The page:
On the morning of June 2, the news media focused on a fourth murder in a small Scottsdale medical park.
"These are three locations" — the medical park, the law firm, and Pitt's office — "I had been to many times," Anglin said. "At that point I was certain."
Anglin called police and gave them everything he knew about Dwight Jones, including a description of his gold Mercedes.
Later that night, in the early hours of Monday morning, Connie Jones and her husband discovered a YouTube account that Jones had created, and the videos slamming his wife that he'd uploaded on May 23. One of the videos, obtained by Phoenix New Times , shows Pitt interviewing Connie Jones about her ex-husband's violent nature.
Six days before he began the string of murders, Dwight Jones tweeted links of the videos to New Times and other news outlets in a desperate bid for attention. No local reporters recognized the tweets as anything but the ravings of a bitter divorced man, if they saw them at all.
But seeing the recently uploaded videos caused acute worries for Connie Jones. At about 1 a.m., she gave police more information about Dwight, including his phone number.
Dwight Jones fired a gun at police during a standoff at the hotel on June 4. Police advanced on his room and found he'd used the gun to commit suicide.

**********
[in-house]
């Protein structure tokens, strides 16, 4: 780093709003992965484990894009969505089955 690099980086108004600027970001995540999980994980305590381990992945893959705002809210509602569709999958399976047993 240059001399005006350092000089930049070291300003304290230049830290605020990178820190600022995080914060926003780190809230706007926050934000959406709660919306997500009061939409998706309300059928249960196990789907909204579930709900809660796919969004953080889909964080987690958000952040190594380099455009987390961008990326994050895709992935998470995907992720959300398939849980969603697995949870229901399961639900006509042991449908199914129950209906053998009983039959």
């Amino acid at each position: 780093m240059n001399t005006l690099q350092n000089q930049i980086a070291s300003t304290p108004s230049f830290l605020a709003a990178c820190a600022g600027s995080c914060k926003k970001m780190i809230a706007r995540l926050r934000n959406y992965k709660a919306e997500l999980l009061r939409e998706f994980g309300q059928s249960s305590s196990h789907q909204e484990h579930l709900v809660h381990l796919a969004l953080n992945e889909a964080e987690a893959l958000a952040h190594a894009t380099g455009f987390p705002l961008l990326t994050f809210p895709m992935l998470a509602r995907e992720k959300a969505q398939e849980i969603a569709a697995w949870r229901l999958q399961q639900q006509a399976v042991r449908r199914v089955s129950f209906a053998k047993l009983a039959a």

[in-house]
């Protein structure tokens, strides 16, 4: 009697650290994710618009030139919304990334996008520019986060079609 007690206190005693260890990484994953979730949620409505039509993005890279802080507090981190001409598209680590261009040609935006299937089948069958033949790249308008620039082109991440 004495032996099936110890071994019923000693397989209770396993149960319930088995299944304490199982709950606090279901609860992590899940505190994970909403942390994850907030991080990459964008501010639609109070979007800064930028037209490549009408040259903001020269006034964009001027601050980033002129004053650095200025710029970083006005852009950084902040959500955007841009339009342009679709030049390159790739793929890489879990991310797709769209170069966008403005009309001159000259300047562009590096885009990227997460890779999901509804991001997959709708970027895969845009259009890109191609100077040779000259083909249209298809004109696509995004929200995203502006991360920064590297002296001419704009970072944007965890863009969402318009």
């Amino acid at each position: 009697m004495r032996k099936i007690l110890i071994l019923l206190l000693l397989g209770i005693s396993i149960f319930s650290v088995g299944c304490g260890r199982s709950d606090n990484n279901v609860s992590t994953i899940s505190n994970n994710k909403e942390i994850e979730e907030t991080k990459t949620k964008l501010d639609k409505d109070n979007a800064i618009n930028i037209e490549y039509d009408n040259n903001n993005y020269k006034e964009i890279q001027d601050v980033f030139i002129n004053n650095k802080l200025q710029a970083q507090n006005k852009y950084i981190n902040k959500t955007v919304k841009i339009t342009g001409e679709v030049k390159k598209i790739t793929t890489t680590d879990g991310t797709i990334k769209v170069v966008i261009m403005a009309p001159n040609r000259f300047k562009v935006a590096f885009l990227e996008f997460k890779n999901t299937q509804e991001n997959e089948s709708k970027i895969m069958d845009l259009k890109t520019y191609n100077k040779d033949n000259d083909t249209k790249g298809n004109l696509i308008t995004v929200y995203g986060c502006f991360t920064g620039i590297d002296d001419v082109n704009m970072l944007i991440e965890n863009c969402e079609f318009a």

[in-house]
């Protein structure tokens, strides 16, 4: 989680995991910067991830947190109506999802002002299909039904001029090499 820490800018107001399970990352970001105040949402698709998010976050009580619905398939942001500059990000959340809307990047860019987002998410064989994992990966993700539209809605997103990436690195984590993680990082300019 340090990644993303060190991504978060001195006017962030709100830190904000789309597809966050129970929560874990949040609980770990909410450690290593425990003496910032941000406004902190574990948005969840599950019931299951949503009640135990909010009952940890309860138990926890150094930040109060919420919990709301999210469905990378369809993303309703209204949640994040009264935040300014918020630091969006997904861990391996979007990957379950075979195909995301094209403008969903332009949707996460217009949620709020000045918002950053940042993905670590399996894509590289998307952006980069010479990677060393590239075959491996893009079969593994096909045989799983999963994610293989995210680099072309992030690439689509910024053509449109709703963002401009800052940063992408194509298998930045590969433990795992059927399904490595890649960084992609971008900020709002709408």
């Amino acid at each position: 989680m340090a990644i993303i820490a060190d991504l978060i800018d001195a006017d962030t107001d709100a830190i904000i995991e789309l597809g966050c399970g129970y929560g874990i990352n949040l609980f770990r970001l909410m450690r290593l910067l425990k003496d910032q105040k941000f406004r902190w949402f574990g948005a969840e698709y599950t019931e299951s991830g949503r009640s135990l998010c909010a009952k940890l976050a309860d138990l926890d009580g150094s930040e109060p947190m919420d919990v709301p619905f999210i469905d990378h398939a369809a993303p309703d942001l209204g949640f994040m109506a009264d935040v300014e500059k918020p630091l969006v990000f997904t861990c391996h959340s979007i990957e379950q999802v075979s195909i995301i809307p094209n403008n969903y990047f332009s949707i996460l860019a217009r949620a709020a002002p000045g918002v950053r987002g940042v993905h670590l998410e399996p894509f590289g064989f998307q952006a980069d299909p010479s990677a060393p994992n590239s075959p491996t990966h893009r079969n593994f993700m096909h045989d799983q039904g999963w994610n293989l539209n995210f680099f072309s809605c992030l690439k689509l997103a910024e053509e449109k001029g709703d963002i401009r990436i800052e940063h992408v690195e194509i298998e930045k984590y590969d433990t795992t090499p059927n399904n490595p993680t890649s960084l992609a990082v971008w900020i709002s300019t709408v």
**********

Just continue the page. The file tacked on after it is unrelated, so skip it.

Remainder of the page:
"We are very grateful to be alive today," Connie Jones said. "We feel greatly sorry for the families and the victims."
Elizabeth Feldman talked about the pain of losing the two paralegals, and how their families were suffering.
Police haven't given any potential motives for why Dwight Jones killed the two women. However, it seems quite possible that he meant to shoot Feldman, who wasn't at the office at the time he came in.
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"I don't know who [was the] intended target," Feldman said. "I don't know what was going on in his head. That's why we hired Dr. Pitt."
Police said previously that Dwight Jones went to Karen Kolbe's office intending to shoot her. Kolbe had once counseled the Jones' son, and was called to testify at the divorce. Kolbe wasn't at the office, so Jones shot Levine.
It's still unclear why Jones shot Simmons and Thomas in Fountain Hills; police said they all played tennis in the past.
(Correction: The story has been updated to note that MCSO detectives first contacted Dwight Jones at the hotel in 2010 or 2011, following a finding that he was potentially dangerous.)